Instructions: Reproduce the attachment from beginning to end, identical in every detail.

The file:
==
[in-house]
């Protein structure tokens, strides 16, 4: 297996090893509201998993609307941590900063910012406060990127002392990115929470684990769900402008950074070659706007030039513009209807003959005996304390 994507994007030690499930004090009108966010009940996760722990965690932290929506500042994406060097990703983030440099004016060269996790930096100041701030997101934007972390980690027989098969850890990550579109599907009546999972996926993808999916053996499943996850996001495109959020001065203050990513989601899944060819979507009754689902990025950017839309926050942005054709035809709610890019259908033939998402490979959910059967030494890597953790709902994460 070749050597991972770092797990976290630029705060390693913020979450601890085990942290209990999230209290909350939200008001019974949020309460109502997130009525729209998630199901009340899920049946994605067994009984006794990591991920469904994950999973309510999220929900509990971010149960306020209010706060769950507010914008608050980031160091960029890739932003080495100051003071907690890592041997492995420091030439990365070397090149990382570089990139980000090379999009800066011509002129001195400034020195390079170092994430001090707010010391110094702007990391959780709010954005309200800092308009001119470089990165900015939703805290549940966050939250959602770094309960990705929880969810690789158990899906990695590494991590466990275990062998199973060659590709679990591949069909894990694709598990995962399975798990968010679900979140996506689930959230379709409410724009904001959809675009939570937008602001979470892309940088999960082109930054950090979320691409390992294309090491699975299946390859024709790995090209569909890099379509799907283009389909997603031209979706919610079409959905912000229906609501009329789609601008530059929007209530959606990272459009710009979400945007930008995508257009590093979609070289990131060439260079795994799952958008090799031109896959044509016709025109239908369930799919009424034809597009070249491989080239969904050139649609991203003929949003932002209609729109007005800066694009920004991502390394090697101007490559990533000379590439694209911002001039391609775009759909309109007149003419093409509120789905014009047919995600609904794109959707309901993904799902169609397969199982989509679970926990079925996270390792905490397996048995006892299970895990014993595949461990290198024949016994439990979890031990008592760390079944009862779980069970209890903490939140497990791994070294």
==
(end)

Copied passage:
[in-house]
């Protein structure tokens, strides 16, 4: 297996090893509201998993609307941590900063910012406060990127002392990115929470684990769900402008950074070659706007030039513009209807003959005996304390 994507994007030690499930004090009108966010009940996760722990965690932290929506500042994406060097990703983030440099004016060269996790930096100041701030997101934007972390980690027989098969850890990550579109599907009546999972996926993808999916053996499943996850996001495109959020001065203050990513989601899944060819979507009754689902990025950017839309926050942005054709035809709610890019259908033939998402490979959910059967030494890597953790709902994460 070749050597991972770092797990976290630029705060390693913020979450601890085990942290209990999230209290909350939200008001019974949020309460109502997130009525729209998630199901009340899920049946994605067994009984006794990591991920469904994950999973309510999220929900509990971010149960306020209010706060769950507010914008608050980031160091960029890739932003080495100051003071907690890592041997492995420091030439990365070397090149990382570089990139980000090379999009800066011509002129001195400034020195390079170092994430001090707010010391110094702007990391959780709010954005309200800092308009001119470089990165900015939703805290549940966050939250959602770094309960990705929880969810690789158990899906990695590494991590466990275990062998199973060659590709679990591949069909894990694709598990995962399975798990968010679900979140996506689930959230379709409410724009904001959809675009939570937008602001979470892309940088999960082109930054950090979320691409390992294309090491699975299946390859024709790995090209569909890099379509799907283009389909997603031209979706919610079409959905912000229906609501009329789609601008530059929007209530959606990272459009710009979400945007930008995508257009590093979609070289990131060439260079795994799952958008090799031109896959044509016709025109239908369930799919009424034809597009070249491989080239969904050139649609991203003929949003932002209609729109007005800066694009920004991502390394090697101007490559990533000379590439694209911002001039391609775009759909309109007149003419093409509120789905014009047919995600609904794109959707309901993904799902169609397969199982989509679970926990079925996270390792905490397996048995006892299970895990014993595949461990290198024949016994439990979890031990008592760390079944009862779980069970209890903490939140497990791994070294």